Security and Privacy Preservation in Vehicular Social Networks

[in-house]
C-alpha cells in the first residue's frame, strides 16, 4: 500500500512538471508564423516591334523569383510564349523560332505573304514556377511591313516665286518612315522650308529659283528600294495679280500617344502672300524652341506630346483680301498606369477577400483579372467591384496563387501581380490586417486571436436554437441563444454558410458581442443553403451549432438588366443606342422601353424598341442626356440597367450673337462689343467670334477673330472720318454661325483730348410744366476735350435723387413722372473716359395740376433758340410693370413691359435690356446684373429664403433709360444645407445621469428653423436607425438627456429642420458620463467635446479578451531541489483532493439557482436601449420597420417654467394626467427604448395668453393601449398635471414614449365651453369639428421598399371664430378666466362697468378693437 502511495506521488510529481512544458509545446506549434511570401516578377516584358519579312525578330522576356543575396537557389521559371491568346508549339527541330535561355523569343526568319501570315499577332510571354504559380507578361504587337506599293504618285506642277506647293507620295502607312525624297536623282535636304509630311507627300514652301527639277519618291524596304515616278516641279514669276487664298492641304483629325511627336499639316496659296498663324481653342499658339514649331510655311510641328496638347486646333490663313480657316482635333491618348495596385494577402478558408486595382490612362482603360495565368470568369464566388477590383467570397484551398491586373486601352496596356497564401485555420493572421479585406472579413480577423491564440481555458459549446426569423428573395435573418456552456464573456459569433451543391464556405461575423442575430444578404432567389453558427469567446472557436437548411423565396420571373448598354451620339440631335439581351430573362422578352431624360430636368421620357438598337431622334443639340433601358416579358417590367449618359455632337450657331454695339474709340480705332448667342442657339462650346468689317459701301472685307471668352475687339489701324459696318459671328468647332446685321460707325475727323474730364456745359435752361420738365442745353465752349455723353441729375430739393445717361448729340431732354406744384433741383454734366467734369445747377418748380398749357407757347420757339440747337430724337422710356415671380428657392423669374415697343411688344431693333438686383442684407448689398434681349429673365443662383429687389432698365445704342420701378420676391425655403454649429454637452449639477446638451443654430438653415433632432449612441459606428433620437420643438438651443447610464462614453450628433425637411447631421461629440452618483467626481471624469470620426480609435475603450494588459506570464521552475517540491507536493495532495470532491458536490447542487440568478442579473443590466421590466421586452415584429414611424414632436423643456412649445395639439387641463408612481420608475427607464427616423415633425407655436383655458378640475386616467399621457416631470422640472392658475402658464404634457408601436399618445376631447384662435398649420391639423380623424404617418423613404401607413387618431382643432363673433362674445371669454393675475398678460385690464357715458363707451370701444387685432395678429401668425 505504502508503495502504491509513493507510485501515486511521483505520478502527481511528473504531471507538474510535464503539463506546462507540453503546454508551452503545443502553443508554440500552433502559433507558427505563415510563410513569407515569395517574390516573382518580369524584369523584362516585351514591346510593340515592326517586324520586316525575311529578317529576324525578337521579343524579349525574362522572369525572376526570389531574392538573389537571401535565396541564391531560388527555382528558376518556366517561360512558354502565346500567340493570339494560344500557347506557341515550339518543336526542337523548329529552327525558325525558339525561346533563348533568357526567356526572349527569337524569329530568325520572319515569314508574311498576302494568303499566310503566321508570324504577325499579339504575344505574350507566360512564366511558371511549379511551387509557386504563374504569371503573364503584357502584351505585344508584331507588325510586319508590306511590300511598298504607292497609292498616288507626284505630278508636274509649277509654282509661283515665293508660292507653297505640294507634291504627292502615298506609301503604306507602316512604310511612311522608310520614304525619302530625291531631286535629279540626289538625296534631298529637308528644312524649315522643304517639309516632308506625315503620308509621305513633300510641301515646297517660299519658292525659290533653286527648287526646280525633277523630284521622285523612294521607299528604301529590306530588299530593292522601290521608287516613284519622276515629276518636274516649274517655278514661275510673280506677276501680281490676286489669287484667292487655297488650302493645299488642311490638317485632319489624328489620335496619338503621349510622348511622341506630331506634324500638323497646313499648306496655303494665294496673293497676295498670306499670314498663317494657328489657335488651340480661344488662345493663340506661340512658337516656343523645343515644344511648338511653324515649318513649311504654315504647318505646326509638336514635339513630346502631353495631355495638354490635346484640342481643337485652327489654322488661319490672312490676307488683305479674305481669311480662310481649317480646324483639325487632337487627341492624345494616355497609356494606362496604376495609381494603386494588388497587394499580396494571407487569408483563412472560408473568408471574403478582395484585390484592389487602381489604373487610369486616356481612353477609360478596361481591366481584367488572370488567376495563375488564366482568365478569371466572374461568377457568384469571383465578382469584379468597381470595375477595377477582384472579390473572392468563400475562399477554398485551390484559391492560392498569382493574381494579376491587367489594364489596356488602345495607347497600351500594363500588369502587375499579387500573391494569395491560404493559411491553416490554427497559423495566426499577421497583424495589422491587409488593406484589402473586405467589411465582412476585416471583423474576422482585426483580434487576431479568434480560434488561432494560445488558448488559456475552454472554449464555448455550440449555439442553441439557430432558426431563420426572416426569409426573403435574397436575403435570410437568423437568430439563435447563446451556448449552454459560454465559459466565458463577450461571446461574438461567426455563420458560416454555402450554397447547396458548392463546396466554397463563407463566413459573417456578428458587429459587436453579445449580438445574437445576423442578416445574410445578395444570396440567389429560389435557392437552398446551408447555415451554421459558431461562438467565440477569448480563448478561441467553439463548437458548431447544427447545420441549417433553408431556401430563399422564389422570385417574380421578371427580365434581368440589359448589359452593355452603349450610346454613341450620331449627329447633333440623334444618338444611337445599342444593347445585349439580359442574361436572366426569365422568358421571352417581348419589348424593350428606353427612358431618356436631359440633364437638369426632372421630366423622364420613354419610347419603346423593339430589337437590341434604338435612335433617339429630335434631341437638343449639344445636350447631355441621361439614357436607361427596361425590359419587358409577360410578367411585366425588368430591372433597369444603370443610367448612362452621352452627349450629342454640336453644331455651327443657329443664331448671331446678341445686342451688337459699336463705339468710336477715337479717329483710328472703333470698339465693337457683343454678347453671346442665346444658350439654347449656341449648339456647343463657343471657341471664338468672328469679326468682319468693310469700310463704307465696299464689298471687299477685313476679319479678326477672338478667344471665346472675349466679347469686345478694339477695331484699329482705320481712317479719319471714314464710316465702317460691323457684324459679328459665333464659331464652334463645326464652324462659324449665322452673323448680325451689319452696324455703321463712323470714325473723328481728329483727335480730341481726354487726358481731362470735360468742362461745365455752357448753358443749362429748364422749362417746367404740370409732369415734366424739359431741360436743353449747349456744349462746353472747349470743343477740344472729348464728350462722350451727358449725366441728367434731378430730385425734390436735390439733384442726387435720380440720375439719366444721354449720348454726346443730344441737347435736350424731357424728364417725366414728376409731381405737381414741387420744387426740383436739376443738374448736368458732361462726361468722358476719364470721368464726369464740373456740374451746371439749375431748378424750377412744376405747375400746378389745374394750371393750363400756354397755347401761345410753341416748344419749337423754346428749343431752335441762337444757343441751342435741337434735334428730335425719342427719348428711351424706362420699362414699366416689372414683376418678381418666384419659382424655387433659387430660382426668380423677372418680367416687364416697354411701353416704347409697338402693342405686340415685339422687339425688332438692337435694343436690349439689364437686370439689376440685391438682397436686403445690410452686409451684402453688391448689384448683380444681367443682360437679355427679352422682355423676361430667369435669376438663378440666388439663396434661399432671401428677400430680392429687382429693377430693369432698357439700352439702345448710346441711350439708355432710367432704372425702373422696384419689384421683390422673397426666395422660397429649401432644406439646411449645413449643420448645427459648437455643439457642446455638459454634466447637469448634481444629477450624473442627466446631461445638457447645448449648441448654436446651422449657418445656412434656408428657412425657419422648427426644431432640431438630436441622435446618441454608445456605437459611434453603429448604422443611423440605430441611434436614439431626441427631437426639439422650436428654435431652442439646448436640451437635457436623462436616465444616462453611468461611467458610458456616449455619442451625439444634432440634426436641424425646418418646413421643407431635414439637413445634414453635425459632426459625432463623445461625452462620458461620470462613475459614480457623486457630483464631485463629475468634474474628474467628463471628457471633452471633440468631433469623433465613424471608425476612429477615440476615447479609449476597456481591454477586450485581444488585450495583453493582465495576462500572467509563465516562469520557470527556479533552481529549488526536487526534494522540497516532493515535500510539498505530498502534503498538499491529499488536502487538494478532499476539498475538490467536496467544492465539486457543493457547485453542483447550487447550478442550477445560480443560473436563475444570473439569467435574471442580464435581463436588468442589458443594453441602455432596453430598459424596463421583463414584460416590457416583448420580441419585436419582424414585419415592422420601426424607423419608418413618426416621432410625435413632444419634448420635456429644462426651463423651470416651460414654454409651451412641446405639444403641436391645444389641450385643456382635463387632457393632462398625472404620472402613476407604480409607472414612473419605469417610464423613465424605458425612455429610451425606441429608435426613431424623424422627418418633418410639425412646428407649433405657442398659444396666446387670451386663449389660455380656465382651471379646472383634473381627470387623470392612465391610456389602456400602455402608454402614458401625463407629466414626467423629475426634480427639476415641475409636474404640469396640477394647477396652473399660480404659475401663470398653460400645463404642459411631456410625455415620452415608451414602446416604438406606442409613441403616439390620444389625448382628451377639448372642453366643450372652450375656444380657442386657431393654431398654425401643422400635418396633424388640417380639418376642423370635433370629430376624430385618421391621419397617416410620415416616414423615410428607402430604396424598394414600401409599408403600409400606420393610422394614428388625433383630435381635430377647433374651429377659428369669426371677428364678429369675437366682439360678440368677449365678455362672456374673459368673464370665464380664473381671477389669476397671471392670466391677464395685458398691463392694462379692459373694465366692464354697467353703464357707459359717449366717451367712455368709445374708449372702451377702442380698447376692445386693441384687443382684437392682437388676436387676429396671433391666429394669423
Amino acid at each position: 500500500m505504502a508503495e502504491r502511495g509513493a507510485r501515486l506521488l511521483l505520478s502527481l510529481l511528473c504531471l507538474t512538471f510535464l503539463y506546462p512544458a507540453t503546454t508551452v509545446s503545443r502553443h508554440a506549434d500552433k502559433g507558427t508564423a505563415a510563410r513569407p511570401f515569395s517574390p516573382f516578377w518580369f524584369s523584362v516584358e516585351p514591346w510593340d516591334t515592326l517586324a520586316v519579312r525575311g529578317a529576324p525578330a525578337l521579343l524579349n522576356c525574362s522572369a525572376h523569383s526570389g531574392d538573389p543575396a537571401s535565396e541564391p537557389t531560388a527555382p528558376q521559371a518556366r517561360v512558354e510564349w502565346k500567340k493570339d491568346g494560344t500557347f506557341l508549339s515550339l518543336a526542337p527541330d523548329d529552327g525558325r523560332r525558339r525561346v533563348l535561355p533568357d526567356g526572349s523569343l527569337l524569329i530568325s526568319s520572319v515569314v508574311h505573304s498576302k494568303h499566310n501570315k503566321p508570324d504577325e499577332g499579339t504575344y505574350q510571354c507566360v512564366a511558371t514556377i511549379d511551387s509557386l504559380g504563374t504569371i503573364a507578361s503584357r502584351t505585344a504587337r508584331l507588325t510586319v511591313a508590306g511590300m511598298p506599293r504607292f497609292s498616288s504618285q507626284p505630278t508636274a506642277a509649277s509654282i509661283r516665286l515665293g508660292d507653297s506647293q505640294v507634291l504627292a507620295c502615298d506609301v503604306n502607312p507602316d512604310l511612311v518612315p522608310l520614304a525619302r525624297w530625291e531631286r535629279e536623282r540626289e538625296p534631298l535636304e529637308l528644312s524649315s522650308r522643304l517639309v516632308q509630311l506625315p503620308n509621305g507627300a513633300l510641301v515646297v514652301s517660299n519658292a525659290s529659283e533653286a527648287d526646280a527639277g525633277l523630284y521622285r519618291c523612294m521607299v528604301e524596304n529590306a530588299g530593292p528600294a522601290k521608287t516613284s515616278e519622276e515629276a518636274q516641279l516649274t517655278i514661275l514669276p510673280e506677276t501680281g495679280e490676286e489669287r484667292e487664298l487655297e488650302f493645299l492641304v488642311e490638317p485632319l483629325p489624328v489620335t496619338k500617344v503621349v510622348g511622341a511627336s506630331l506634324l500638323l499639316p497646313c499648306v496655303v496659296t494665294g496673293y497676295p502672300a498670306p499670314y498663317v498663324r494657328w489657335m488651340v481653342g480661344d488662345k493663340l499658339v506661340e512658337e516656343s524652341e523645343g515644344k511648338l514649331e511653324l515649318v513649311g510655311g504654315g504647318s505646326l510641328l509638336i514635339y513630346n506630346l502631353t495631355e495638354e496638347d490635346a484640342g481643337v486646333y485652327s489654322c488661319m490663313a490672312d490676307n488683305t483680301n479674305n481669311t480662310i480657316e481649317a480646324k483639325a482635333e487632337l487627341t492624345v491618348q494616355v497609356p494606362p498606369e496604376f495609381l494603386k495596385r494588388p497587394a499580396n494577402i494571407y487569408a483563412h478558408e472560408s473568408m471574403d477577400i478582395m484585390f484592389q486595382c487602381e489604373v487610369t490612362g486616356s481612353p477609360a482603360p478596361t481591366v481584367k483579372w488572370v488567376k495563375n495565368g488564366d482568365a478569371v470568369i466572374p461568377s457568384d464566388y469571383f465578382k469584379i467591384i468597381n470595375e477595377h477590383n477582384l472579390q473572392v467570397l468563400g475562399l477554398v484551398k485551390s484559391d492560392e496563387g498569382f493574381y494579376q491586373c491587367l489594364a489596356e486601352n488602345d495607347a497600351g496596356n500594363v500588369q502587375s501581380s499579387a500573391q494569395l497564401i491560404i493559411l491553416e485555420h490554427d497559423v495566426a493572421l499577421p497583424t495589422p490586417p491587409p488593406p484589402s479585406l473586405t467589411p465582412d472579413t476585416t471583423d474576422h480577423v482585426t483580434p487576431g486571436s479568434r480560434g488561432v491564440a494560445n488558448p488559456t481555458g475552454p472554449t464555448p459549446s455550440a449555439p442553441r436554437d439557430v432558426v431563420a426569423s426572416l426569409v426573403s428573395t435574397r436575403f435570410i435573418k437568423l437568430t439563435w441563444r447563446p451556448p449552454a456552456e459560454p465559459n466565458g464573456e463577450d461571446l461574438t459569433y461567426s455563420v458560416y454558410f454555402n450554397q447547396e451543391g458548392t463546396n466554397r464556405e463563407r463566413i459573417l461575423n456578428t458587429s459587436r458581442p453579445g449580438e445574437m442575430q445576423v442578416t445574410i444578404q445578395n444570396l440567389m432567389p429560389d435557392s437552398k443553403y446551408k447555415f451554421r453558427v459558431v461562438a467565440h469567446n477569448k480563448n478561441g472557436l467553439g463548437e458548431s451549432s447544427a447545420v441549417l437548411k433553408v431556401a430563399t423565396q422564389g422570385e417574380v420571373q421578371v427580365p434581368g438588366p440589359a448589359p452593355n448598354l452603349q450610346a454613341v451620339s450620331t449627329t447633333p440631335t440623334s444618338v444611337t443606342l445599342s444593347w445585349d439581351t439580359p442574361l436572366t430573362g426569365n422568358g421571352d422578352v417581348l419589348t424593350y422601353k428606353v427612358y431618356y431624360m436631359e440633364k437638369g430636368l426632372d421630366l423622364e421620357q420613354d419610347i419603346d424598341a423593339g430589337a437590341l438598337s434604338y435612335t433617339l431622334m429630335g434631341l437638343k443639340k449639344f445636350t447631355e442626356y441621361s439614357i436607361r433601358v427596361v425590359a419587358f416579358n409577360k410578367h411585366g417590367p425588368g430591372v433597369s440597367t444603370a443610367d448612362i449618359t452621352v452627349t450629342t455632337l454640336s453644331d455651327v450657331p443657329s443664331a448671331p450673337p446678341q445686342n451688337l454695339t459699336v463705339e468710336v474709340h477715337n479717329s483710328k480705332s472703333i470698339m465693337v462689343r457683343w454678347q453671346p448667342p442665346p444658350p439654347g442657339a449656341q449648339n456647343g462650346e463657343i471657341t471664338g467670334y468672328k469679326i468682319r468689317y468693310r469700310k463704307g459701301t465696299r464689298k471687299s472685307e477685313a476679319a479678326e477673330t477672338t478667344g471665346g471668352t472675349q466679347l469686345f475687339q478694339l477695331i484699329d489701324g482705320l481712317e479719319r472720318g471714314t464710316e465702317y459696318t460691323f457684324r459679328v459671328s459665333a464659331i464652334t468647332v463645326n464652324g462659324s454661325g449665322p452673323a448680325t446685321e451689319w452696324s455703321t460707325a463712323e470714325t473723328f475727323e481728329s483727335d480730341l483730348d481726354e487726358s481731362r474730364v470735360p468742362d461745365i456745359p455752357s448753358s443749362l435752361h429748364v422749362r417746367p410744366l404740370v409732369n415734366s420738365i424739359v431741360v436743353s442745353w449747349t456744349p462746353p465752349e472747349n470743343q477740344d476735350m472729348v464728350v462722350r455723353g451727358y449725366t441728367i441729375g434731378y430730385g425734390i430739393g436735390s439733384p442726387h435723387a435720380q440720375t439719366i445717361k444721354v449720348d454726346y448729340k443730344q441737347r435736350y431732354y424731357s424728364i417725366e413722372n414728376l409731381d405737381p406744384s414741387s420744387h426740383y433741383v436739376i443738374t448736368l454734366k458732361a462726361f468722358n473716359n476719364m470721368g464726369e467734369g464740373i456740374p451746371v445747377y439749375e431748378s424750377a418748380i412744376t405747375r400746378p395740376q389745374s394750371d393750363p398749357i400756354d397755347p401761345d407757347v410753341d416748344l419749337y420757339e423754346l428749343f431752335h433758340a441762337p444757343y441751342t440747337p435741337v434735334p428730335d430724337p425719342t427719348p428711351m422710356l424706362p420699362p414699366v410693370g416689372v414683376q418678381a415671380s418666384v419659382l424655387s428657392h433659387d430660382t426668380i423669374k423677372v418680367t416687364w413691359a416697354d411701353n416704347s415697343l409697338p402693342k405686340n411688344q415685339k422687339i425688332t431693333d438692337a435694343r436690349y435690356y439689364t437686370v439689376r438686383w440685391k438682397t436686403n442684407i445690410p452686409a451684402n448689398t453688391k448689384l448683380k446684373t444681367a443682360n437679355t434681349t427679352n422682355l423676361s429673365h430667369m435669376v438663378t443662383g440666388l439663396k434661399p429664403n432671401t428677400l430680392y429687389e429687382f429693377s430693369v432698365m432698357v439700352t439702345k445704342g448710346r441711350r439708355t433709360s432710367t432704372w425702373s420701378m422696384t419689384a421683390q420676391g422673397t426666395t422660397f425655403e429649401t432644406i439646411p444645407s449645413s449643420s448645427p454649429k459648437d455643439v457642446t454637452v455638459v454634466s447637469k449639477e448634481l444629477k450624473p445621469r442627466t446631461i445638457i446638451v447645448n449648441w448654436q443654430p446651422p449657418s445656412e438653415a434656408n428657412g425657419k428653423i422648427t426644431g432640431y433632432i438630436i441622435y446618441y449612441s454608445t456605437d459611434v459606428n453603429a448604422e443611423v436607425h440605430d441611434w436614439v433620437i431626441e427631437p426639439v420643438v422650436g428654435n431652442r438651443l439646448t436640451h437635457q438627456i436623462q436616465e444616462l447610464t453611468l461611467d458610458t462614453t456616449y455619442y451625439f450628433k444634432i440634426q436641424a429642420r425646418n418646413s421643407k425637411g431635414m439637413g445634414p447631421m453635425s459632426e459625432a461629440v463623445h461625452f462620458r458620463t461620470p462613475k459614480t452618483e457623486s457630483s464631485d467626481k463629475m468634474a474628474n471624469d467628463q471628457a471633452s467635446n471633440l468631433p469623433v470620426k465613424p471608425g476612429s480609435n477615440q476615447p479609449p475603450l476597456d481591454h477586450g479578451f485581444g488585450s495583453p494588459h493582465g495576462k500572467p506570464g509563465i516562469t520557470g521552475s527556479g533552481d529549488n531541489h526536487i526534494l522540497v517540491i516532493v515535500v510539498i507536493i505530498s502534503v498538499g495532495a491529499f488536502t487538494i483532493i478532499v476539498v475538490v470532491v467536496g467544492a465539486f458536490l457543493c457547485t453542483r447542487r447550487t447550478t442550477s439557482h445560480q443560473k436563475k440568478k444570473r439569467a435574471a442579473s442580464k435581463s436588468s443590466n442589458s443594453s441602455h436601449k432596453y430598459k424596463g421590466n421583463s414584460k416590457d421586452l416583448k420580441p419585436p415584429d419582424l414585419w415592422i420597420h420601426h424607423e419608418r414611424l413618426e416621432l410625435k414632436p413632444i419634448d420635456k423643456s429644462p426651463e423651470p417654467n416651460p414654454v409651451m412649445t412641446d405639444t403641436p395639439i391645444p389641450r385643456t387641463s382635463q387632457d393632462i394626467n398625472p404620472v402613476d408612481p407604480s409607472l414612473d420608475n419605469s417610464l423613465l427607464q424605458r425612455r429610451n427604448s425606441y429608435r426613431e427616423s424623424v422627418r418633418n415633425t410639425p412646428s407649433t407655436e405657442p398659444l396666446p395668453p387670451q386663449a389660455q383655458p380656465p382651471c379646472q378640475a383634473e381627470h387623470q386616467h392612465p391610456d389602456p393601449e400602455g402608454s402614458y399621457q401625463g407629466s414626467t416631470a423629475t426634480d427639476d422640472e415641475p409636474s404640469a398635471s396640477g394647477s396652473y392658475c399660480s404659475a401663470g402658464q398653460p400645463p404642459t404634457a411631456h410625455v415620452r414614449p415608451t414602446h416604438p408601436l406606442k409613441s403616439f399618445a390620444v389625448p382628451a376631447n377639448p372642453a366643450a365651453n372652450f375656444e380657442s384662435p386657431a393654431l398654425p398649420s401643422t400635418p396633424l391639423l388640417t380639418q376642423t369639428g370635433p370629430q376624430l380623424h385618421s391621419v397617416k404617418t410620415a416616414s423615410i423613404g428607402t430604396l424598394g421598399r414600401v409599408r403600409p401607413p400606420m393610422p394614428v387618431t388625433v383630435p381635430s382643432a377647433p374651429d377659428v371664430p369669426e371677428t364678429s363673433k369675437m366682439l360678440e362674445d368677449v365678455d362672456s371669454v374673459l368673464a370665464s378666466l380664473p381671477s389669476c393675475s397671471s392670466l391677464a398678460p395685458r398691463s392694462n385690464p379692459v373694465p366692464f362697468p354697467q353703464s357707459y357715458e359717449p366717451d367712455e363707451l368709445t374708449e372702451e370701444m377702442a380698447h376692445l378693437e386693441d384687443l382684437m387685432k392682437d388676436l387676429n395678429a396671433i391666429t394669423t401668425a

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Improving road safety and traffic efficiency has been a long-term endeavor for the government, automobile industry and academia. Recently, the U.S. Federal Communication Commission (FCC) has allocated a 75 MHz spectrum at 5.9 GHz for vehicular communications, opening a new door to combat the road fatalities by letting vehicles communicate to each other on the roads. Those communicating vehicles form a huge Ad Hoc Network, namely Vehicular Ad Hoc Network (VANET). In VANETs, a variety of applications ranging from the safety related (e.g. emergence report, collision warning) to the non-safety related (e.g., delay tolerant network, infortainment sharing) are enabled by vehicle-to-vehicle (V-2-V) and vehicle-to-roadside (V-2-I) communications. However, the flourish of VANETs still hinges on fully understanding and managing the challenging issues over which the public show concern, particularly, security and privacy preservation issues. If the traffic related messages are not authenticated and integrity-protected in VANETs, a single bogus and/or malicious message can potentially incur a terrible traffic accident. In addition, considering VANET is usually implemented in civilian scenarios where locations of vehicles are closely related to drivers, VANET cannot be widely accepted by the public if VANET discloses the privacy information of the drivers, i.e., identity privacy and location privacy. Therefore, security and privacy preservation must be well addressed prior to its wide acceptance. Over the past years, much research has been done on considering VANET's unique characteristics and addressed some security and privacy issues in VANETs; however, little of it has taken the social characteristics of VANET into consideration. In VANETs, vehicles are usually driven in a city environment, and thus we can envision that the mobility of vehicles directly reflects drivers' social preferences and daily tasks, for example, the places where they usually go for shopping or work. Due to these human factors in VANETs, not only the safety related applications but also the non-safety related applications will have some social characteristics. In this thesis, we emphasize VANET's social characteristics and introduce the concept of vehicular social network (VSN), where both the safety and non-safety related applications in VANETs are influenced by human factors including human mobility, human self-interest status, and human preferences. In particular, we carry on research on vehicular delay tolerant networks and infotainment sharing --- two important non-safety related applications of VSN, and address the challenging security and privacy issues related to them. The main contributions are, i) taking the human mobility into consideration, we first propose a novel social based privacy-preserving packet forwarding protocol, called SPRING, for vehicular delay tolerant network, which is characterized by deploying roadside units (RSUs) at high social intersections to assist in packet forwarding. With the help of high-social RSUs, the probability of packet drop is dramatically reduced and as a result high reliability of packet forwarding in vehicular delay tolerant network can be achieved. In addition, the SPRING protocol also achieves conditional privacy preservation and resist most attacks facing vehicular delay tolerant network, such as packet analysis attack, packet tracing attack, and black (grey) hole attacks. Furthermore, based on the ``Sacrificing the Plum Tree for the Peach Tree" --- one of the Thirty-Six Strategies of Ancient China, we also propose a socialspot-based packet forwarding (SPF) protocol for protecting receiver-location privacy, and present an effective pseudonyms changing at social spots strategy, called PCS, to facilitate vehicles to achieve high-level location privacy in vehicular social network; ii) to protect the human factor --- interest preference privacy in vehicular social networks, we propose an efficient privacy-preserving protocol, called FLIP, for vehicles to find like-mined ones on the road, which allows two vehicles sharing the common interest to identify each other and establish a shared session key, and at the same time, protects their interest privacy (IP) from other vehicles who do not share the same interest on the road. To generalize the FLIP protocol, we also propose a lightweight privacy-preserving scalar product computation (PPSPC) protocol, which, compared with the previously reported PPSPC protocols, is more efficient in terms of computation and communication overheads; and iii) to deal with the human factor -- self-interest issue in vehicular delay tolerant network, we propose a practical incentive protocol, called Pi, to stimulate self-interest vehicles to cooperate in forwarding bundle packets. Through the adoption of the proper incentive policies, the proposed Pi protocol can not only improve the whole vehicle delay tolerant network's performance in terms of high delivery ratio and low average delay, but also achieve the fairness among vehicles. The research results of the thesis should be useful to the implementation of secure and privacy-preserving vehicular social networks.